What the pandemic taught us about homelessness


Covid19 pandemic led to the reduction in the number of homeless people in many countries as it enabled governments to treat homelessness as a public health emergency to swiftly accommodate people.

During that time, there were two key fears when it came to homeless populations and the pandemic. The first fear was that those who couldn’t stay at home could spread the virus. The second was that those experiencing homelessness would be stigmatised as vectors of the disease and also get cut off from access to food, support and shelter.

By providing emergency accommodation in private rooms, and taking steps to prevent homelessness, governments helped alleviate these fears.

Below are some lessons the pandemic has taught us about homelessness

  1. Governments of the world can put an end to homelessness

 Putting an end to homelessness could be a realistic goal as the mixture of the proper political will and funds during the pandemic has shown us that street homelessness can be eliminated very quickly. An example is what happened in the UK.

 In the UK for a period, 40,000 people moved out of emergency accommodation into longer-term accommodation between March 2020 and November 2021.

The public health dire need to house those experiencing homelessness created a political imperative for radical action. Many governments furnished dedicated funding in the preliminary phase of the pandemic, vastly boosting the resources available to tackle the problem.

While not all gains were long-lasting, the fact that this took place at all tells us that the goal of putting a permanent end to homelessness is realistic.

  1. Cancelling eligibility criteria for a period helps

Curtailing homelessness also implies the removal of the barriers for people to get help. Governments oftentimes have distributed resources like housing support based on set criteria, like whether the individual is being supported by a family. However, the pandemic showed us that a more universal approach to offering housing or resources to every person in need – regardless of their specific circumstance works much better.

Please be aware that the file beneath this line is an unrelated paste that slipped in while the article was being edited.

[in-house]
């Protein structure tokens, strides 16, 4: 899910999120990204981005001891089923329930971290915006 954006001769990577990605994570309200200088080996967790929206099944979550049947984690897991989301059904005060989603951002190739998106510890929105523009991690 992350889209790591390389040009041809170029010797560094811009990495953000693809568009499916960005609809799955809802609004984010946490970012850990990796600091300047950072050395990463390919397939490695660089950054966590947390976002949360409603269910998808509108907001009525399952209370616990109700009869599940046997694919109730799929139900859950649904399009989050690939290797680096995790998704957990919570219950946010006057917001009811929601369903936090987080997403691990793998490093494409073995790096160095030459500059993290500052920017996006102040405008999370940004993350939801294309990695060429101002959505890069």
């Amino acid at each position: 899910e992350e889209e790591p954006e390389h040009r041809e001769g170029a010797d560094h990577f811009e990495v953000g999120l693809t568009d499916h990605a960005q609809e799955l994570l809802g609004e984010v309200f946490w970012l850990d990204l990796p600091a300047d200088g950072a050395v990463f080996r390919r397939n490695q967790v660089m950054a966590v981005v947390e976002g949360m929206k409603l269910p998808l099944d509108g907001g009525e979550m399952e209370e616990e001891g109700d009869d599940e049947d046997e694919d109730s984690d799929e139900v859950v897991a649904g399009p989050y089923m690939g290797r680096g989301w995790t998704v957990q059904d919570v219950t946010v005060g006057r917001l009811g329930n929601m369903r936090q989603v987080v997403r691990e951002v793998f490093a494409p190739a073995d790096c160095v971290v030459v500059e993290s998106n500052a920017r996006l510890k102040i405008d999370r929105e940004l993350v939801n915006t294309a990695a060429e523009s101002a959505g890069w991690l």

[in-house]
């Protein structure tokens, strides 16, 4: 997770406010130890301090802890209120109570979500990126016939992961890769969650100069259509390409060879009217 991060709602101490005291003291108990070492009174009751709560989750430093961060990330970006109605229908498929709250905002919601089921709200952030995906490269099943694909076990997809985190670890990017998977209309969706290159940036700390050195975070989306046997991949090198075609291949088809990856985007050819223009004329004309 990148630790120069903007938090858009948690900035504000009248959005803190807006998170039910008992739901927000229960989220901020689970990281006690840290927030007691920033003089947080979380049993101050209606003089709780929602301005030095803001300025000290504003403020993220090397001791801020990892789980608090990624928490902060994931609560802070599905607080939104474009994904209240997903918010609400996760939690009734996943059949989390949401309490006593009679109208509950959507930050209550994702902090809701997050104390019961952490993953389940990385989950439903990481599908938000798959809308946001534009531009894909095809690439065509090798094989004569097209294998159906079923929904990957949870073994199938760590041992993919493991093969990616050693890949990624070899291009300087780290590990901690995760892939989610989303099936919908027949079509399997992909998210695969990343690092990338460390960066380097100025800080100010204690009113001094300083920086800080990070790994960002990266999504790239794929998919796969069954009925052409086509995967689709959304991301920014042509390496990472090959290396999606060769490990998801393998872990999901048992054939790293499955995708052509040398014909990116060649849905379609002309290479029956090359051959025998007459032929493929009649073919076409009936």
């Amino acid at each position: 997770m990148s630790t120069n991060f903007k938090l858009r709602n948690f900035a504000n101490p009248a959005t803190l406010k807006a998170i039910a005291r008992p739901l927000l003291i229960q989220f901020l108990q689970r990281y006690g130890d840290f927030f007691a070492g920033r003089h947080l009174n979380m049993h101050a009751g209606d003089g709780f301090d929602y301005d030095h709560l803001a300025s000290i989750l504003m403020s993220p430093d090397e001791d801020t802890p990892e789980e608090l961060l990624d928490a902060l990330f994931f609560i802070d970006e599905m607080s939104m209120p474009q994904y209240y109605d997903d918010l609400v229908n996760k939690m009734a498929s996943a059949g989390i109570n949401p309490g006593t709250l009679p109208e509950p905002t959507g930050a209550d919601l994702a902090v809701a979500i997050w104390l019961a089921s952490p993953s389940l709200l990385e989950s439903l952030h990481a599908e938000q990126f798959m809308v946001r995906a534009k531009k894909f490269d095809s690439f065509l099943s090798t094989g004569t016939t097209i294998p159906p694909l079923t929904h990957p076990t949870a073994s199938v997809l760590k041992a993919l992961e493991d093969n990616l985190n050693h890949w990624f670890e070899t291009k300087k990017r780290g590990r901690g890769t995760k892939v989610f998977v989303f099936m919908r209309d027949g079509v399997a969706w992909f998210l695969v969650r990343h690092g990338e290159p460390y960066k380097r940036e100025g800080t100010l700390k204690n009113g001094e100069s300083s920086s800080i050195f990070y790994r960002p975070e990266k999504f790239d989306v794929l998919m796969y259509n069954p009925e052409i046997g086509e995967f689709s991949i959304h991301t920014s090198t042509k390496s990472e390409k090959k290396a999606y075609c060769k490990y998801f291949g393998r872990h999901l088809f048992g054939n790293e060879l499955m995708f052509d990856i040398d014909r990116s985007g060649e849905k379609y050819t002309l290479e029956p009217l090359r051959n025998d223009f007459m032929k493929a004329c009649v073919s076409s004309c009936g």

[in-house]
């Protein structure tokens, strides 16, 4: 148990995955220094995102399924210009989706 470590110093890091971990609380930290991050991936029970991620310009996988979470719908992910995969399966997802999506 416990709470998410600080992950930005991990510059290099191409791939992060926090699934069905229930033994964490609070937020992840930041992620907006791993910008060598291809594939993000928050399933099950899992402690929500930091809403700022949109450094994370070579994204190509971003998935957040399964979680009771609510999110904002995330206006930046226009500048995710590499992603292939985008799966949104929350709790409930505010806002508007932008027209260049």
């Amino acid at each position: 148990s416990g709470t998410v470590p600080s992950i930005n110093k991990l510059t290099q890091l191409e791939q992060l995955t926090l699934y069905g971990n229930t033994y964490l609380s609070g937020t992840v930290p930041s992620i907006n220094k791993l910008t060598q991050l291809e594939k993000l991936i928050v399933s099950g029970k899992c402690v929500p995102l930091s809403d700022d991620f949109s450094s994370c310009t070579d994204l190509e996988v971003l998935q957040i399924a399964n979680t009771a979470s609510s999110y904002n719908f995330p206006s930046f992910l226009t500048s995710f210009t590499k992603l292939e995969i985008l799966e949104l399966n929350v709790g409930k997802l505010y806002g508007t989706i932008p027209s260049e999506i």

Before COVID19, the UK excluded a group of people from getting quick access to publicly sponsored accommodation based on their immigration status or for other justifications like “no recourse to public funds”. This meant some homeless people, many of which are sleeping rough or in shelters, had little chance of resolution. By removing this restriction on eligibility, those previously existing under the radar of local authorities were allowed access to housing and accommodation services and were accounted for the first time.

3. Eviction bans can be legalised

A Lot of countries also took steps to assist those at risk of becoming homeless by introducing eviction bans. These eviction bans protected tenants from being forced from their homes.

For instance, in Houston in the US, a programme which supports people at the point of eviction directed 2,895 individuals away from the risk of homelessness into alternative accommodation. Another separate rent relief programme funded tens of thousands more tenants at risk of becoming homeless. Together, these measures also enabled existing resources to be targeted at those who were without a home at the time.

While making a comprehensive eviction ban permanent is perhaps not possible, the pandemic shows it is a helpful tool in preventing new homelessness

4. Collaboration is key to ending homelessness

In the same way it took a consolidated effect to end Covid through carrying out social measures, getting tested with antigen covid and getting vaccinated, ending homelessness can’t be done by the government alone.

During the pandemic, the widespread shuttering of the leisure travel industry led to an accessible stock of private sector hotel rooms which were used to house people. This public-private cooperation enabled individuals to be housed in their rooms, which was also crucial in stopping the spread of COVID.

In London, health workers provided initial health screenings, while mental health professionals gave support to homeless people in the accommodation.

Making this kind of collaboration is necessary for a permanent end to homelessness.

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